Here’s a quick question for you… where are most of the 2016 candidates trying to “get it right” in Iowa to score some early points in the primary but definitely getting it very, very wrong in terms of where the rest of the nation is? The answer is their position on the Renewable Fuel Standard and ethanol mixing in fuels. A new survey from Lake Research Partners and Bellwether Research and Consulting was released this week and whether you are a Republican or a Democrat, you’re bucking the majority of the country if you keep feeding into this archaic, unpopular and generally unproductive system.

Here are a few of the highlights:

Voters across party lines oppose requiring increasing amounts of corn ethanol be blended in gasoline. Overall 45 percent oppose, 31 percent favor, and 24 percent remain undecided.

• Nationally, 56 percent of self-identified Republicans oppose the corn ethanol mandate, as do 44 percent of independents and 36 percent of Democrats. More Democrats and independents oppose the ethanol mandate than support it.

• Informing voters about the impacts of increased ethanol usage in gasoline raises serious concerns. All facts generate significant concerns across party lines, particularly around the impacts of diverting corn for ethanol production on food costs, and the damage higher blends of corn ethanol can pose to engines in cars.

• Majorities of voters support two bi-partisan proposals before Congress, one to limit the amount of corn ethanol used in gasoline at 10% (54 percent favor), and another to repeal the corn ethanol requirements of the renewable fuel standard (55 percent favor).

One additional comment from the company running the survey:

“Voters across party lines express grave concerns for the impacts of the corn ethanol mandate from the Renewable Fuel Standard that touch many parts of their lives from the cars they drive to the food they buy,” said Celinda Lake, president of Lake Research Partners. “They strongly support bi-partisan proposals that would reduce the impact of corn ethanol, and particularly support the EPA reducing the amount of corn ethanol required by law.”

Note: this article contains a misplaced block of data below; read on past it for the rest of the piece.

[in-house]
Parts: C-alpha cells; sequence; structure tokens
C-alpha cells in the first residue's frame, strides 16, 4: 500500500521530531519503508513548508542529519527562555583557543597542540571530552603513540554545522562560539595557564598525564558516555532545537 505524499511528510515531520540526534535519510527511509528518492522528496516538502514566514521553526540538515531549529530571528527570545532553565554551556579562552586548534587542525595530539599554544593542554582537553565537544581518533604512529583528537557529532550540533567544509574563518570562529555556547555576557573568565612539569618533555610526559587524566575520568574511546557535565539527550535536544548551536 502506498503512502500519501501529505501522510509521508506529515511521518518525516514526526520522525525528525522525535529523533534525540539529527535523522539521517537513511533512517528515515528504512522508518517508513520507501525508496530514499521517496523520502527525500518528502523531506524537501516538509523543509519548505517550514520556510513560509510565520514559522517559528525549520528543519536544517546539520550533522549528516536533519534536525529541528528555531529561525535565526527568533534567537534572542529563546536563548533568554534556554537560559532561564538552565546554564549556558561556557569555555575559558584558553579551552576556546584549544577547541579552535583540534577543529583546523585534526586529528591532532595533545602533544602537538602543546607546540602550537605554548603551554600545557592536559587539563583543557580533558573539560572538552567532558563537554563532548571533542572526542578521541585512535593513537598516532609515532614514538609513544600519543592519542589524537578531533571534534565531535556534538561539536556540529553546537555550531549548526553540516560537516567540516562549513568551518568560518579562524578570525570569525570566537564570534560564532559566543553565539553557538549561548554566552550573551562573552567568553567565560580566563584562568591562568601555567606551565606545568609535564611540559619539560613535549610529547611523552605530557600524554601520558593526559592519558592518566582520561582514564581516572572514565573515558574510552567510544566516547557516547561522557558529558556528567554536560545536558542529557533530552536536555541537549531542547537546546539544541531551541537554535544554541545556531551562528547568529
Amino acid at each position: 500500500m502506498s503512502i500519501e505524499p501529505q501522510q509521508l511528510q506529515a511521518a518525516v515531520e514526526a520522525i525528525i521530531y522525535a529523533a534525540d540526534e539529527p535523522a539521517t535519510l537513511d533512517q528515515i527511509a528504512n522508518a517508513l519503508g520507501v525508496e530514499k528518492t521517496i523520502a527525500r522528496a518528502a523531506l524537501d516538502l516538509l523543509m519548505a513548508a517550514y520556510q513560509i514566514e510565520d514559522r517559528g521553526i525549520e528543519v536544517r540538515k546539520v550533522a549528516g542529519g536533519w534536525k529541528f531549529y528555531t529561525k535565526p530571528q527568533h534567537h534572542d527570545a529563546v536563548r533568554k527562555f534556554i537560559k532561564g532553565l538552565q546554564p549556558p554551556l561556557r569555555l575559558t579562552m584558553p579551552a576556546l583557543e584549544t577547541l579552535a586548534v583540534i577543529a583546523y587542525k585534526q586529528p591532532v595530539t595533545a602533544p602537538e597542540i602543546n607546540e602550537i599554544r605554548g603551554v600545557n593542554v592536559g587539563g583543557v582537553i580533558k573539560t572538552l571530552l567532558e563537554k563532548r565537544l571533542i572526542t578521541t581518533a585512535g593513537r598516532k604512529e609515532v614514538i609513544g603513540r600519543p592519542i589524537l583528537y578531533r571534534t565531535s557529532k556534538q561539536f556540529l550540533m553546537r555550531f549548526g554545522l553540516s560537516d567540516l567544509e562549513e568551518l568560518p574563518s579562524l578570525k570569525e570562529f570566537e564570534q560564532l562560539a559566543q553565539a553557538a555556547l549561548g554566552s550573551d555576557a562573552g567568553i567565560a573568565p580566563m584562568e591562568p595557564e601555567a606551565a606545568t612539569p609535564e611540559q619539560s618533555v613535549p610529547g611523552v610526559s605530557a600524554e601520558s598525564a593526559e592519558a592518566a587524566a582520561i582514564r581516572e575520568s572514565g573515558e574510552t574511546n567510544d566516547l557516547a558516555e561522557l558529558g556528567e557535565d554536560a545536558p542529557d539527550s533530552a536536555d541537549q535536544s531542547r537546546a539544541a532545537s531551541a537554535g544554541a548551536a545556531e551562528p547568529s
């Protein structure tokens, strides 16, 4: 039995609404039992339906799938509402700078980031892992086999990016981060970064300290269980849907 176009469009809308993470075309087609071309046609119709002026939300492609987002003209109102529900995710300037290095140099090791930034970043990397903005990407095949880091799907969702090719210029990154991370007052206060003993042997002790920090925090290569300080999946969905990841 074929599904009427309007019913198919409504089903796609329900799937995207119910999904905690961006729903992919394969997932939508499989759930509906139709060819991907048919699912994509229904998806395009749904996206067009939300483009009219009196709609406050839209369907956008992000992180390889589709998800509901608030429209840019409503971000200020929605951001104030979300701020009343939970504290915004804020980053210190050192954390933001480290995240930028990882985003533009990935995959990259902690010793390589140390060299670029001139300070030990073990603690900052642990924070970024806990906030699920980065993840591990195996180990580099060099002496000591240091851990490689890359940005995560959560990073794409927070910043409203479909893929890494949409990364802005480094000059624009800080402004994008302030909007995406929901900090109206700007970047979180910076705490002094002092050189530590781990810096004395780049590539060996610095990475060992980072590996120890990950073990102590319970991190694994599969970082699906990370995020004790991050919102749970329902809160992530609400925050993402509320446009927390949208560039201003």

How many of the POTUS candidates on the GOP side have taken any sort of firm stand on this, when it should be such a no brainer? We’ve had a few mouthing platitudes about “not wanting to pick winners and losers” or saying they support eliminating the RFS “eventually” but the majority of them have once again caved to Iowa primary voters. The only two who come to mind are Cruz and Fiorina, yet sadly they are both currently languishing in the second or third tier of polling at best and Fiorina is in danger of not even making the debates next month.

The folks at the top of the list are also mostly doing well in Iowa, which should come as no surprise. But this is how the system seems to poison itself. If all of the campaign teams would take a look at these numbers they might realize that it’s probably worth upsetting a few corn farmers in the interest of listening to their base across the rest of the nation, as well as the independents they will need in the general election should they make it that far.